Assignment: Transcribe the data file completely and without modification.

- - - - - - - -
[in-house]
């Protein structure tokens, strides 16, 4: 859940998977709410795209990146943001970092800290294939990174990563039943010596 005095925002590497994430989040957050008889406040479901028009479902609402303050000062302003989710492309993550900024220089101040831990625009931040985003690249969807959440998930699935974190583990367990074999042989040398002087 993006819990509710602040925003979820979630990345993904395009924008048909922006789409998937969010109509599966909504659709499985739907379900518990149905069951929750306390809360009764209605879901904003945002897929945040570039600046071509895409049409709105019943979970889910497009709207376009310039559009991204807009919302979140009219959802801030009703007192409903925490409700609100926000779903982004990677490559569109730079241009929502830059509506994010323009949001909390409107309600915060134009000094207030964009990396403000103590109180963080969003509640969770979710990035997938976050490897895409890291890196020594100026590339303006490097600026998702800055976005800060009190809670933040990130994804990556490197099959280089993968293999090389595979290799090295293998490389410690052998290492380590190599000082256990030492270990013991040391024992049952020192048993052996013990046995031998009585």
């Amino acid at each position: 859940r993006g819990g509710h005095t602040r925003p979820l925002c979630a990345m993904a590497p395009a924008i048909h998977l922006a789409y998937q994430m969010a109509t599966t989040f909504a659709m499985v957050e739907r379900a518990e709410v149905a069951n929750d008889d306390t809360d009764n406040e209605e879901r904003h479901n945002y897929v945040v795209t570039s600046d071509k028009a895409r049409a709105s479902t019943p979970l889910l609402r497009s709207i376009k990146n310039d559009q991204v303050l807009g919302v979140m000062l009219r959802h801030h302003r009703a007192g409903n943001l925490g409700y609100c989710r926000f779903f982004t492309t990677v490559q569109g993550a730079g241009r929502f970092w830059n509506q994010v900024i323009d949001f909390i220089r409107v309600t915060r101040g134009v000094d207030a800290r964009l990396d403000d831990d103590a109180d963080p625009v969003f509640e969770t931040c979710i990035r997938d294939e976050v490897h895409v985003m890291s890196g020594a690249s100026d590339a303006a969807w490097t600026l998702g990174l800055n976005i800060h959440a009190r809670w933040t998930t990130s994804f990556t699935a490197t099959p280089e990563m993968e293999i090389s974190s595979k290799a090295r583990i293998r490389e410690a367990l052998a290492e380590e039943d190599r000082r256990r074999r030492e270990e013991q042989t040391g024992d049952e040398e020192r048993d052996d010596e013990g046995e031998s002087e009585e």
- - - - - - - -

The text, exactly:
[in-house]
């Protein structure tokens, strides 16, 4: 859940998977709410795209990146943001970092800290294939990174990563039943010596 005095925002590497994430989040957050008889406040479901028009479902609402303050000062302003989710492309993550900024220089101040831990625009931040985003690249969807959440998930699935974190583990367990074999042989040398002087 993006819990509710602040925003979820979630990345993904395009924008048909922006789409998937969010109509599966909504659709499985739907379900518990149905069951929750306390809360009764209605879901904003945002897929945040570039600046071509895409049409709105019943979970889910497009709207376009310039559009991204807009919302979140009219959802801030009703007192409903925490409700609100926000779903982004990677490559569109730079241009929502830059509506994010323009949001909390409107309600915060134009000094207030964009990396403000103590109180963080969003509640969770979710990035997938976050490897895409890291890196020594100026590339303006490097600026998702800055976005800060009190809670933040990130994804990556490197099959280089993968293999090389595979290799090295293998490389410690052998290492380590190599000082256990030492270990013991040391024992049952020192048993052996013990046995031998009585």
């Amino acid at each position: 859940r993006g819990g509710h005095t602040r925003p979820l925002c979630a990345m993904a590497p395009a924008i048909h998977l922006a789409y998937q994430m969010a109509t599966t989040f909504a659709m499985v957050e739907r379900a518990e709410v149905a069951n929750d008889d306390t809360d009764n406040e209605e879901r904003h479901n945002y897929v945040v795209t570039s600046d071509k028009a895409r049409a709105s479902t019943p979970l889910l609402r497009s709207i376009k990146n310039d559009q991204v303050l807009g919302v979140m000062l009219r959802h801030h302003r009703a007192g409903n943001l925490g409700y609100c989710r926000f779903f982004t492309t990677v490559q569109g993550a730079g241009r929502f970092w830059n509506q994010v900024i323009d949001f909390i220089r409107v309600t915060r101040g134009v000094d207030a800290r964009l990396d403000d831990d103590a109180d963080p625009v969003f509640e969770t931040c979710i990035r997938d294939e976050v490897h895409v985003m890291s890196g020594a690249s100026d590339a303006a969807w490097t600026l998702g990174l800055n976005i800060h959440a009190r809670w933040t998930t990130s994804f990556t699935a490197t099959p280089e990563m993968e293999i090389s974190s595979k290799a090295r583990i293998r490389e410690a367990l052998a290492e380590e039943d190599r000082r256990r074999r030492e270990e013991q042989t040391g024992d049952e040398e020192r048993d052996d010596e013990g046995e031998s002087e009585e």